What’s the good of running Kola nuclear plant reactors beyond their capacity?

KolaNPP Inside the Kola Nuclear Plant. (Photo: Anna Kireeva/Bellona)

MURMANSK ­– As 2016 wrapped up, the Kola Nuclear Power Plant held a public hearing to clear its plan to operate its No 3 reactor at 107 percent its capacity. The hearing’s participants warmly endorsed the experiment, but neglected to address one point – why does the plant need to run the reactor beyond its capacity?

The hearing itself passed in the usual fashion and everyone agreed to support the power boost. Vasily Omelchuk, the director of the plant where all four reactors are running on life span extensions, assured everyone that the power boost on the old reactor was entirely safe.

Yevgeny Nikora, the Murmansk Region’s deputy governor, stumped for piling up power output for potential investors. Experts asserted that the Kola Plant poses less of a danger than the region’s 17 hydroelectric plants. Station workers current and former said there wasn’t occasion to doubt the nuclear plant’s safety.

That may not be exactly correct. All of the plant’s reactors went into service between 1973 and 1984, and all are operating on sizable engineering runtime extensions. The No 3 reactor specifically is slated to run until 2026, 25 years after it’s original close down date.

kola nuclear power plant The Kola Nuclear Power Plant in the Kola Peninsula town of Polyarny Zory. (Photo: RIA Novosti/Roman Denisov)

The fact that 200 people could show up after a work day a few days prior to Russia’s main holiday season for a technical hearing didn’t seem suspicious to anyone. There’s no doubt the project will get a green light on its environmental impact study and that Russia’s main environmental authority will permit running the reactor beyond its nominal power.

The only question remaining is: What for? What’s the reasoning behind running an old reactor at 107 percent in a region that already has more energy than it needs?

The Kola Nuclear Plant’s No 4 reactor has been licensed to run at 107 percent since 2012. In that time, the reactor has only been run at boosted power for a total of 100 days, indicating there’s really no need for the extra production. The plant’s control room keeps its power output at 60 percent of its entire capacity. The area’s hydroelectric station puts out only 50 percent of its capacity.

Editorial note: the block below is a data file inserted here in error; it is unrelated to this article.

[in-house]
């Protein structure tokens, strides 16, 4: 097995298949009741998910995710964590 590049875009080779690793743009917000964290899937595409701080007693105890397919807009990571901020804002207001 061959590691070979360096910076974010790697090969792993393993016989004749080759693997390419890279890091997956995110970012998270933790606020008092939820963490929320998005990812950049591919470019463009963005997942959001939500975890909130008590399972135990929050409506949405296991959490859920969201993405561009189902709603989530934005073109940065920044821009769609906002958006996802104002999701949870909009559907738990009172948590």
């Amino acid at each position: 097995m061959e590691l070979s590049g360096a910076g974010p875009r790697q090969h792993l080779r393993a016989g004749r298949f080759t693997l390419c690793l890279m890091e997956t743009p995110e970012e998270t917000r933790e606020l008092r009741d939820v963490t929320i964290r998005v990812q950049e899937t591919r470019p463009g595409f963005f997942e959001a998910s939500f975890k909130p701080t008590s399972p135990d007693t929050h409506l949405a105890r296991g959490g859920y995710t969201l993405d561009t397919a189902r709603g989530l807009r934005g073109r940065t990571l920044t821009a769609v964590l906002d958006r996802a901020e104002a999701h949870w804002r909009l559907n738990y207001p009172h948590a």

In short, the Murmansk Region has energy it can’t burn. That’s why the control rooms of the big area energy sources put limits on how much they put out.

Justifications for power boosts to the No 3 reactor at the Kola Nuclear Power Plant have centered on satisfying “potential investors” for decades, and they doubtless will in the future. So far, there aren’t plans for any big energy-gobbling enterprises in the area. If there were, we probably would have heard of them by now. Certainly no one at the hearings named any concrete facts and figures relative to any new energy intensive development plans.

At the same time, the region has an energy surplus of 400 to 500 megawatts, just from the Kola Nuclear Power Plant. That doesn’t even take into account overproduction from hydroelectric plants. Who or what is the beneficiary of the extra 30.8 megawatts of energy the Kola Nuclear Power Plant’s No 4 reactor will produce?

And here we’re not talking about whether nuclear energy is a good or bad thing. What we’re talking about is that boosting the plant’s output simply to improve its economic indices is entirely unneeded.

Why the bait and switch to convince the population of the whole Region that the interests of one enterprise are somehow aligned with its interests, and that all of this is so sorely needed for “industrial development in the region and the country” as was said at the hearings?

One of those who attended the hearings was Alexei Veller, a former mayor of Murmansk and now a Duma deputy who sits on the committee for economic policy and industrial activity. He repeatedly drew attention to the fact that he was no expert in nuclear and radiation safety.

But as someone with a managerial perspective, as he was talking with the press, and perhaps without wanting to do so specifically, he identified the reason for carrying the project out.

“This is a question of economic efficiency,” he said. “The project assumes deep modernization of equipment that was put into service in the 80s of the last century, which will guarantee more efficient work of the plant.”

It’s worth remembering that six months ago plant director Omelchuk revealed the real reason behind wanting to boost the power output at the No 3 reactor.

“The main problem is that we can’t produce as much energy as our capabilities allow,” he said to reporters last year. “We are currently producing 10 million kilowatts of electricity and we could produce 14 million. Because we are producing 30 percent less than we can, the Kola NPP is running at a loss. The higher the capacity, the more economical the installation. Running output up to 107 percent will give us an economic effect, and that’s good for us.”

So, it’s decidedly not in the interest of the entire Murmansk region – and it’s not in the interest of any chimerical “investors” ­– to run the No 3 reactor’s output up. It’s only in the interest of the plant looking good, and not for the good of the region.